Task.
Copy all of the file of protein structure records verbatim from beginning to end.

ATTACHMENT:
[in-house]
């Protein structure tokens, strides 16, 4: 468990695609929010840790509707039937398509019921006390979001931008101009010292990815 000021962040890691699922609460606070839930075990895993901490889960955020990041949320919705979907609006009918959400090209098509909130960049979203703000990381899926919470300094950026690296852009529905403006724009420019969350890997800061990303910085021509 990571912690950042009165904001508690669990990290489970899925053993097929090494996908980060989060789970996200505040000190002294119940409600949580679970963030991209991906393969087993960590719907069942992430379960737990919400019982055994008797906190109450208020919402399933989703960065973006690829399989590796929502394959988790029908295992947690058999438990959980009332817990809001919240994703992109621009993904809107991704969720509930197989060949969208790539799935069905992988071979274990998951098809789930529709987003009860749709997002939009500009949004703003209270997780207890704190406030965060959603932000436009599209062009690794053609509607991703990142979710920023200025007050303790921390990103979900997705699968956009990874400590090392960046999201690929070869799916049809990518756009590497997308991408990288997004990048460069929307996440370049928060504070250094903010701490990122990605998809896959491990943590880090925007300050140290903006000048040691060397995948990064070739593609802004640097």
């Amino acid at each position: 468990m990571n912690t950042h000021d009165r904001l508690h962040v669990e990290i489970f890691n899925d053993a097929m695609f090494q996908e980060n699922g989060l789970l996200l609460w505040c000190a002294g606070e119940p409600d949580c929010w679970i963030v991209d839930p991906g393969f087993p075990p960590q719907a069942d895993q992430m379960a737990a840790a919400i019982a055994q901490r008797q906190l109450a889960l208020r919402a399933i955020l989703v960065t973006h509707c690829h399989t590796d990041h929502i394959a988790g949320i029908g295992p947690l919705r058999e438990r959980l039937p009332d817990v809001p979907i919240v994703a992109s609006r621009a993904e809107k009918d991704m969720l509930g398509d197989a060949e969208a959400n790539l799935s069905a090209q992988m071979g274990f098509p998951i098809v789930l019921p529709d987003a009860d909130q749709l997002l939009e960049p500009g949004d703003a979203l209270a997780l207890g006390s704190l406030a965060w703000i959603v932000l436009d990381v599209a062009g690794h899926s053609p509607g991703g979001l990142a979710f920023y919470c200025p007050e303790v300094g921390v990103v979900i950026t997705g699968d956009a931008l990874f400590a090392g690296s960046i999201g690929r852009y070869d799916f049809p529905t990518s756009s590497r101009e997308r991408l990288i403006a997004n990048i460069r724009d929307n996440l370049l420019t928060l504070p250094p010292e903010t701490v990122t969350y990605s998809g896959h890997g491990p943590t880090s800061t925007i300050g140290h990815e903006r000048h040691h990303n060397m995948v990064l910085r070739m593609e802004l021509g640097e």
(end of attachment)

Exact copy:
[in-house]
């Protein structure tokens, strides 16, 4: 468990695609929010840790509707039937398509019921006390979001931008101009010292990815 000021962040890691699922609460606070839930075990895993901490889960955020990041949320919705979907609006009918959400090209098509909130960049979203703000990381899926919470300094950026690296852009529905403006724009420019969350890997800061990303910085021509 990571912690950042009165904001508690669990990290489970899925053993097929090494996908980060989060789970996200505040000190002294119940409600949580679970963030991209991906393969087993960590719907069942992430379960737990919400019982055994008797906190109450208020919402399933989703960065973006690829399989590796929502394959988790029908295992947690058999438990959980009332817990809001919240994703992109621009993904809107991704969720509930197989060949969208790539799935069905992988071979274990998951098809789930529709987003009860749709997002939009500009949004703003209270997780207890704190406030965060959603932000436009599209062009690794053609509607991703990142979710920023200025007050303790921390990103979900997705699968956009990874400590090392960046999201690929070869799916049809990518756009590497997308991408990288997004990048460069929307996440370049928060504070250094903010701490990122990605998809896959491990943590880090925007300050140290903006000048040691060397995948990064070739593609802004640097």
């Amino acid at each position: 468990m990571n912690t950042h000021d009165r904001l508690h962040v669990e990290i489970f890691n899925d053993a097929m695609f090494q996908e980060n699922g989060l789970l996200l609460w505040c000190a002294g606070e119940p409600d949580c929010w679970i963030v991209d839930p991906g393969f087993p075990p960590q719907a069942d895993q992430m379960a737990a840790a919400i019982a055994q901490r008797q906190l109450a889960l208020r919402a399933i955020l989703v960065t973006h509707c690829h399989t590796d990041h929502i394959a988790g949320i029908g295992p947690l919705r058999e438990r959980l039937p009332d817990v809001p979907i919240v994703a992109s609006r621009a993904e809107k009918d991704m969720l509930g398509d197989a060949e969208a959400n790539l799935s069905a090209q992988m071979g274990f098509p998951i098809v789930l019921p529709d987003a009860d909130q749709l997002l939009e960049p500009g949004d703003a979203l209270a997780l207890g006390s704190l406030a965060w703000i959603v932000l436009d990381v599209a062009g690794h899926s053609p509607g991703g979001l990142a979710f920023y919470c200025p007050e303790v300094g921390v990103v979900i950026t997705g699968d956009a931008l990874f400590a090392g690296s960046i999201g690929r852009y070869d799916f049809p529905t990518s756009s590497r101009e997308r991408l990288i403006a997004n990048i460069r724009d929307n996440l370049l420019t928060l504070p250094p010292e903010t701490v990122t969350y990605s998809g896959h890997g491990p943590t880090s800061t925007i300050g140290h990815e903006r000048h040691h990303n060397m995948v990064l910085r070739m593609e802004l021509g640097e």